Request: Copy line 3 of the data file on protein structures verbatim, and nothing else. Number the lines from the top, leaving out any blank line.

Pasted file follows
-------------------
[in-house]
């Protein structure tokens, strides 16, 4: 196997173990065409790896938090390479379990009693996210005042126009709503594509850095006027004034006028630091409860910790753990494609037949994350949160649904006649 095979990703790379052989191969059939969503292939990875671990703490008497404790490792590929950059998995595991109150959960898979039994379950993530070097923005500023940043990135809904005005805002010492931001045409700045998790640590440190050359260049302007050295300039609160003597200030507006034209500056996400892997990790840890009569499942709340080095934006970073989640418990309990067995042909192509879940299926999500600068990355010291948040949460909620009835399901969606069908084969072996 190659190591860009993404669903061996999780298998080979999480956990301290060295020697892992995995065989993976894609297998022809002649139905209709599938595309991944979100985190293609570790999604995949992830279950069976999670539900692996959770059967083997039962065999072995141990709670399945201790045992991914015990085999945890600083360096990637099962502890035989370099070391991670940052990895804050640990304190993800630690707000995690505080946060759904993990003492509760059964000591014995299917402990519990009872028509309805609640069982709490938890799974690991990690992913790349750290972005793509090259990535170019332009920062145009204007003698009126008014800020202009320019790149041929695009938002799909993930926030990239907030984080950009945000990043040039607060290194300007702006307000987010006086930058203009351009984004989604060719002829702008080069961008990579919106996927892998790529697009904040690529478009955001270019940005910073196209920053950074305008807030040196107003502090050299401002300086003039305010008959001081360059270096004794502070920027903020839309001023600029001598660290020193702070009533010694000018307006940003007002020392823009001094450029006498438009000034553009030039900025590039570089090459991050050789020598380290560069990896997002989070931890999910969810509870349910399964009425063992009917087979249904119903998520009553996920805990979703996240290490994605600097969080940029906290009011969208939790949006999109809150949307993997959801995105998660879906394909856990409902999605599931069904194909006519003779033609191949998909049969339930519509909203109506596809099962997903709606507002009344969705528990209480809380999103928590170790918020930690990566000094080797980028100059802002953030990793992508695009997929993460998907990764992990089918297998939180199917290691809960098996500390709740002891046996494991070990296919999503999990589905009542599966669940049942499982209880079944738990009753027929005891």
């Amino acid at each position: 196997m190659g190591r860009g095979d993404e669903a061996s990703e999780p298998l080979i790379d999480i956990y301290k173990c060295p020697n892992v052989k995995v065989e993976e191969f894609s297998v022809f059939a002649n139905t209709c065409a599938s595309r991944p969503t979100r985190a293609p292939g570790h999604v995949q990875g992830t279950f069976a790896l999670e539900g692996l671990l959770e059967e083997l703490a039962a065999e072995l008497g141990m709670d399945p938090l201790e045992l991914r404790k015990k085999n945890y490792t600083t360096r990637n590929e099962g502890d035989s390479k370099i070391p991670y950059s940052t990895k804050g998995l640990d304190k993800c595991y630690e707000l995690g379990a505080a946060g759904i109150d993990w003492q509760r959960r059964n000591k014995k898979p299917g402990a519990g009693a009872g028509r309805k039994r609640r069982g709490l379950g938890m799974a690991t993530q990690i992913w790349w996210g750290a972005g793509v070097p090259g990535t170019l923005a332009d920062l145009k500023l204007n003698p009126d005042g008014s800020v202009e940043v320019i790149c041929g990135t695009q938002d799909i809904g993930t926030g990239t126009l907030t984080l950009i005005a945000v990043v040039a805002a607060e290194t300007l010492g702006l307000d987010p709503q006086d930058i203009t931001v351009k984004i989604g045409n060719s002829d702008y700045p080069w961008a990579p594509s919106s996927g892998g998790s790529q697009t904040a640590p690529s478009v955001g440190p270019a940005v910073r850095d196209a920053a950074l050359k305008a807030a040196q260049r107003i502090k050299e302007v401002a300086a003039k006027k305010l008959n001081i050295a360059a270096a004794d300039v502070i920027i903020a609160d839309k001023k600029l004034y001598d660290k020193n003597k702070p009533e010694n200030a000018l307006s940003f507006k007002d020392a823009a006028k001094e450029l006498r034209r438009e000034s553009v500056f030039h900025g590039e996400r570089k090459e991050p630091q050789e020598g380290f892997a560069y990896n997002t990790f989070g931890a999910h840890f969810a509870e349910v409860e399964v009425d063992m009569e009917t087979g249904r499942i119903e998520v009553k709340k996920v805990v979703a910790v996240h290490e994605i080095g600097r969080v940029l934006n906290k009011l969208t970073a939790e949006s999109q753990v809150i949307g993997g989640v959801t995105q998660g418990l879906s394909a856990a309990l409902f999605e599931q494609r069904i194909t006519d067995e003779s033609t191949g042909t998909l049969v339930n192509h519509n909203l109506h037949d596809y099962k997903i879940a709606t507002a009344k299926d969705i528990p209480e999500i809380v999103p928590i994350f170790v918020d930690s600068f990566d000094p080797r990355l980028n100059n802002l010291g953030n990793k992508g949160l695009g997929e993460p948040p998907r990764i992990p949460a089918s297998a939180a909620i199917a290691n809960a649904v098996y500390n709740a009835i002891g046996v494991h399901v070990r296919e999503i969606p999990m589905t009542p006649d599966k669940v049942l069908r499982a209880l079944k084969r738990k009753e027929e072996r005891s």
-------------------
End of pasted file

């Amino acid at each position: 196997m190659g190591r860009g095979d993404e669903a061996s990703e999780p298998l080979i790379d999480i956990y301290k173990c060295p020697n892992v052989k995995v065989e993976e191969f894609s297998v022809f059939a002649n139905t209709c065409a599938s595309r991944p969503t979100r985190a293609p292939g570790h999604v995949q990875g992830t279950f069976a790896l999670e539900g692996l671990l959770e059967e083997l703490a039962a065999e072995l008497g141990m709670d399945p938090l201790e045992l991914r404790k015990k085999n945890y490792t600083t360096r990637n590929e099962g502890d035989s390479k370099i070391p991670y950059s940052t990895k804050g998995l640990d304190k993800c595991y630690e707000l995690g379990a505080a946060g759904i109150d993990w003492q509760r959960r059964n000591k014995k898979p299917g402990a519990g009693a009872g028509r309805k039994r609640r069982g709490l379950g938890m799974a690991t993530q990690i992913w790349w996210g750290a972005g793509v070097p090259g990535t170019l923005a332009d920062l145009k500023l204007n003698p009126d005042g008014s800020v202009e940043v320019i790149c041929g990135t695009q938002d799909i809904g993930t926030g990239t126009l907030t984080l950009i005005a945000v990043v040039a805002a607060e290194t300007l010492g702006l307000d987010p709503q006086d930058i203009t931001v351009k984004i989604g045409n060719s002829d702008y700045p080069w961008a990579p594509s919106s996927g892998g998790s790529q697009t904040a640590p690529s478009v955001g440190p270019a940005v910073r850095d196209a920053a950074l050359k305008a807030a040196q260049r107003i502090k050299e302007v401002a300086a003039k006027k305010l008959n001081i050295a360059a270096a004794d300039v502070i920027i903020a609160d839309k001023k600029l004034y001598d660290k020193n003597k702070p009533e010694n200030a000018l307006s940003f507006k007002d020392a823009a006028k001094e450029l006498r034209r438009e000034s553009v500056f030039h900025g590039e996400r570089k090459e991050p630091q050789e020598g380290f892997a560069y990896n997002t990790f989070g931890a999910h840890f969810a509870e349910v409860e399964v009425d063992m009569e009917t087979g249904r499942i119903e998520v009553k709340k996920v805990v979703a910790v996240h290490e994605i080095g600097r969080v940029l934006n906290k009011l969208t970073a939790e949006s999109q753990v809150i949307g993997g989640v959801t995105q998660g418990l879906s394909a856990a309990l409902f999605e599931q494609r069904i194909t006519d067995e003779s033609t191949g042909t998909l049969v339930n192509h519509n909203l109506h037949d596809y099962k997903i879940a709606t507002a009344k299926d969705i528990p209480e999500i809380v999103p928590i994350f170790v918020d930690s600068f990566d000094p080797r990355l980028n100059n802002l010291g953030n990793k992508g949160l695009g997929e993460p948040p998907r990764i992990p949460a089918s297998a939180a909620i199917a290691n809960a649904v098996y500390n709740a009835i002891g046996v494991h399901v070990r296919e999503i969606p999990m589905t009542p006649d599966k669940v049942l069908r499982a209880l079944k084969r738990k009753e027929e072996r005891s």